The Big Issue #286

  • 20 June – 19 July 2020 is available from your favourite vendor across the city.

The crisis we refuse to see

It remains a tragedy of epic proportions that the plight of some 7 000 homeless citizens remains intractably unsolved by one of the wealthiest municipalities in the country. With leading academics, robust activists, health, housing and nutrition experts, as well as the homeless people themselves all living side by side, it is astounding that no sensible conversation is taking place to solve the problem of homelessness.

Wanted: Partnerships that effect change

In this period, and as a result of the various lockdown levels, many communities suffer from ongoing and worsening levels of hunger, unemployment, lack of income and economic downturn. They are also experiencing social distress due to strict restrictions relating to funerals, religious events and a cessation of normal social interactions from family gatherings. The lockdown has also turned the spotlight on the needs of our homeless community, from the growing number of individuals sleeping rough across our city to their holistic care relating to health, psychosocial, emotional and rehabilitative needs.

How will history judge us?

In early March our leadership team at Christel House South Africa held multiple workshops to prepare for school closure. We knew that we would act in the best interest of our children and we asked ourselves, if we don’t act and we look back one day, how will history judge us?

So when President Ramaphosa announced that schools would close, our principals and leaders were ready, and within 36 hours we sent our children home with food parcels, learning packs, donated tablets, SIM cards and lots of hope. They knew we would be there for them and instead of a physical community; we would have a virtual community – just as close, just as supportive, just as caring.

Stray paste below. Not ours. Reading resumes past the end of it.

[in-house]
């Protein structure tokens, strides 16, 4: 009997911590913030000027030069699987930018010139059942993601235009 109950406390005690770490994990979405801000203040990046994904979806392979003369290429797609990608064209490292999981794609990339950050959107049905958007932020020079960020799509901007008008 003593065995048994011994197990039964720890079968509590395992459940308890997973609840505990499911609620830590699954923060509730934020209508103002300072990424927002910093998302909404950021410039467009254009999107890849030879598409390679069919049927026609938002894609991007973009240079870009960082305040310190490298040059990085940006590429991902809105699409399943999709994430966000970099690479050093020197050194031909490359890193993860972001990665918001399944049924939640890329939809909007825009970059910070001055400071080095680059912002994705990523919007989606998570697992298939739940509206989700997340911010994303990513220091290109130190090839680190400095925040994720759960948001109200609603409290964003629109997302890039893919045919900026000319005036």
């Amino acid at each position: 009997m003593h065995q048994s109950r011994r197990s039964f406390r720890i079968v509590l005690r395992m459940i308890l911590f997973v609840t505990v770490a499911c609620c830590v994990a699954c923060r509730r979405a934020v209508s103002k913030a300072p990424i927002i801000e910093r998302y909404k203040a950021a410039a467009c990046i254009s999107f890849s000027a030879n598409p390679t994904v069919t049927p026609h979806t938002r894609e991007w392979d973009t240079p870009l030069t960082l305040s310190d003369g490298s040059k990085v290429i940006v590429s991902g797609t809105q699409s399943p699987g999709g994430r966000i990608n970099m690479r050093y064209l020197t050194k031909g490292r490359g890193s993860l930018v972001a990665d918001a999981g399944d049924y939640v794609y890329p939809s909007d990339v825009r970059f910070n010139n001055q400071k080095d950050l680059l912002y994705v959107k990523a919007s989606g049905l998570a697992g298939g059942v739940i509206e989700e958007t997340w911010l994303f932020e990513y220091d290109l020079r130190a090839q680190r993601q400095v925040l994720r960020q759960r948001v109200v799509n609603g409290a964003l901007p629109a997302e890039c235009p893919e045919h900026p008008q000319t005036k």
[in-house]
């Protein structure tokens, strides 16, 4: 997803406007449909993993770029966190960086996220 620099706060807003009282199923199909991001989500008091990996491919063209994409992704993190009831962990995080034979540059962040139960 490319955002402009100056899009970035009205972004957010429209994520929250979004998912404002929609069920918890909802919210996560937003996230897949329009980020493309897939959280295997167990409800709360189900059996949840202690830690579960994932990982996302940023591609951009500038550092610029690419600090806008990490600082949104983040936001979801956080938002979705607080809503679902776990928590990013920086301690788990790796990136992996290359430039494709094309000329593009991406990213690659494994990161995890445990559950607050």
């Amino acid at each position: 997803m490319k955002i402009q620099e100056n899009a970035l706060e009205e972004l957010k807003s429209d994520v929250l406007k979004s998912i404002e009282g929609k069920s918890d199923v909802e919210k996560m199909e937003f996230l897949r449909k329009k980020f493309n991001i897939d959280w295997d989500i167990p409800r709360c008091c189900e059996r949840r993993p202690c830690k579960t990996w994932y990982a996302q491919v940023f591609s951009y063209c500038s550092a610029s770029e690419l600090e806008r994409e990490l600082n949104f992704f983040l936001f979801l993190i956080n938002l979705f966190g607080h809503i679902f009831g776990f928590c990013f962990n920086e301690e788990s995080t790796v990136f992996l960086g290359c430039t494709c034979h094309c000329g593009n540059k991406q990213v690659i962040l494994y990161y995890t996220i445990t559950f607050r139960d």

A hopeful exchange

In the early 1980s it was becoming clear that the number of people living on the streets of central Cape Town was growing – it was estimated that there were more than 1 000 homeless people here. A group of five business friends began to study the problem and to seek solutions. Arising out of these discussions grew the idea to find a venue where training in carpentry and other skills could be offered to homeless people, and where they could be provided with a hot meal daily.

In 1981 a suitable premises was found at 14a Roeland Street. The Carpenter’s Shop consisted of a large vacant three-storey school building and grounds. It had stood derelict since 1975, when its pupils were removed with their families to places far out of town, in terms of the Group Areas Act. Several months ago it was renamed The Hope Exchange.

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More from this Issue:


  • All
  • Agents of Change
  • City Life
  • Feature
  • News

Floral Inspiration

“There are always flowers for those who want to see them.” Henri Matisse

How will history judge us?

Adri Marais, CEO of Christel House South Africa, turns the spotlight on the fractures in South African society revealed by COVID-19, and explores feasible solutions to issues such as homelessness.

A hopeful exchange

Cape Town’s The Hope Exchange began in the 1980s as The Carpenter’s Shop, offering homeless people carpentry training and a hot meal. Founder member and chairman of Maynards Office Technology, Geoff Burton shares this social enterprise’s remarkable journey.

The crisis we refuse to see

It Remains a tragedy of epic proportions that the plight of some 7 000 homeless citizens remain intractably unsolved by one of the wealthiest municipalities in the country, writes Community Chest CEO Lorenzo Davids

Wanted: Partnerships that effect change

COVID-19 is pushing available services to the limit and testing a fragile interdependent and complex system, writes Zahid Badroodien, mayoral committee member for Community Services and Health at the City of Cape Town.

Cynthia Gogotya

The Big Issue vendor Cynthia Gogotya is a role model to her family, community and fellow vendors. She shares her experiences of the last three months.

Leslie Collins

Over the past 18 months, life has been somewhat of a rollercoaster ride for Big Issue vendor Leslie Collins. The veteran vendor tells us about some of his experiences.

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